We talk to the first woman to step up from U23 level triathlon as World Champion and move on to win the senior title too. Non Stanford has enjoyed prolific success since moving from specialist running distances and she was mentored by double Olympic gold medallist Kelly Homes as part of the On Camp with Kelly project. She also has a liking (allegedly) for ferrets!
How good do you think you could have been as an athlete and specifically as a 1500m runner?
That’s very difficult to answer. I obviously showed a lot of talent as a young athlete and therefore may have had the potential to go on and be competitive internationally.RELATED: RECOMMENDED PLANS FOR YOU
However, that’s a big may! A lot of athletes run fast when they are young and don’t necessarily make the transition to the senior ranks. When I was younger I was quite small and powerful – perfect for middle distance running. But like everyone I had to grow and as a result I’ve developed into a different type of athlete.
I’m definitely more of an endurance athlete now, I’d really struggle to run as fast as I did when I was 15 over the shorter distances.
What and who inspired you to take up triathlon. It seems at face value a tougher proposition than running?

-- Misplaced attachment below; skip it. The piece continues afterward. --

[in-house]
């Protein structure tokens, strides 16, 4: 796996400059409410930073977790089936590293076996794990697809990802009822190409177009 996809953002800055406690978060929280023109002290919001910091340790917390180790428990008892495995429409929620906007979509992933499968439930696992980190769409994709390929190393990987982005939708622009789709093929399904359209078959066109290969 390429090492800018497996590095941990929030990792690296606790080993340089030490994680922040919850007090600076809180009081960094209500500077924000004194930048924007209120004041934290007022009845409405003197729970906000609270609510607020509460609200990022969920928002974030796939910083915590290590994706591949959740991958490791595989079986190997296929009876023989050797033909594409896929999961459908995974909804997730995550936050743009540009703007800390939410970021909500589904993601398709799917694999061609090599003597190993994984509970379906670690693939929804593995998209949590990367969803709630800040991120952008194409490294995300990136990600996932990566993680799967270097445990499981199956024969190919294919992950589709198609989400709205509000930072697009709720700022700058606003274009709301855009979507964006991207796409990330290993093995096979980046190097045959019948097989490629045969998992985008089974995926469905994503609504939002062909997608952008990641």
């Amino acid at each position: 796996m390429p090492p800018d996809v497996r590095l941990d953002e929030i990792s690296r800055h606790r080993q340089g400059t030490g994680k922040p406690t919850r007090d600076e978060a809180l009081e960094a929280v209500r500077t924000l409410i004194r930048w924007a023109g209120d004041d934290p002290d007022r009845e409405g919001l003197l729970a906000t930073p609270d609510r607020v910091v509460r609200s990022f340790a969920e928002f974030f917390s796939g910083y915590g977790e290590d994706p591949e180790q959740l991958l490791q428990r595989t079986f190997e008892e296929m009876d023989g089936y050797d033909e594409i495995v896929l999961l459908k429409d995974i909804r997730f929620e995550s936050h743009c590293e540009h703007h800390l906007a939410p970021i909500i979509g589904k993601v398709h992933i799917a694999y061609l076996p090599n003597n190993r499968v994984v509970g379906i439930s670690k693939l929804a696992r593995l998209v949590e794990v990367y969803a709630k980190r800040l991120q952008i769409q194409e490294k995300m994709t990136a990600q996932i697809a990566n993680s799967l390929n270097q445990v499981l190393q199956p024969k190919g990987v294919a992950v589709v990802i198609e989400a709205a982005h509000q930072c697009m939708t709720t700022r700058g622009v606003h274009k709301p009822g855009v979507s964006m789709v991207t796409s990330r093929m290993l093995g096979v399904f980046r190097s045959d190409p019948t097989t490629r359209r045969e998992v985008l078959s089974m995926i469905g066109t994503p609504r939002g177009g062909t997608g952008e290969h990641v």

I was frustrated with my running, as I’d been injured for a number of years. I was cross training to maintain fitness and triathlon seemed like a fun and attractive alternative to lonely rehab hours. I think it’s difficult to compare sports. Everyone thinks their sport is harder than the next.
Track running is very demanding on your body and injuries are rife. Triathlon is obviously more demanding on your time. At the end of the day you’re training for three disciplines. But that doesn’t mean what we do is more difficult than what a middle distance runner has to do – it’s just different.
Did you think that you would have a talent for triathlon? Were you worried about the cycling or swimming aspects in particular?
I was a swimmer before I was a runner. It was only when my running really took off did I stop swimming and that was mainly from a time management point of view. I’d had three years out of the pool when I first started so it’s been a long slog but I guess I had a platform to work from.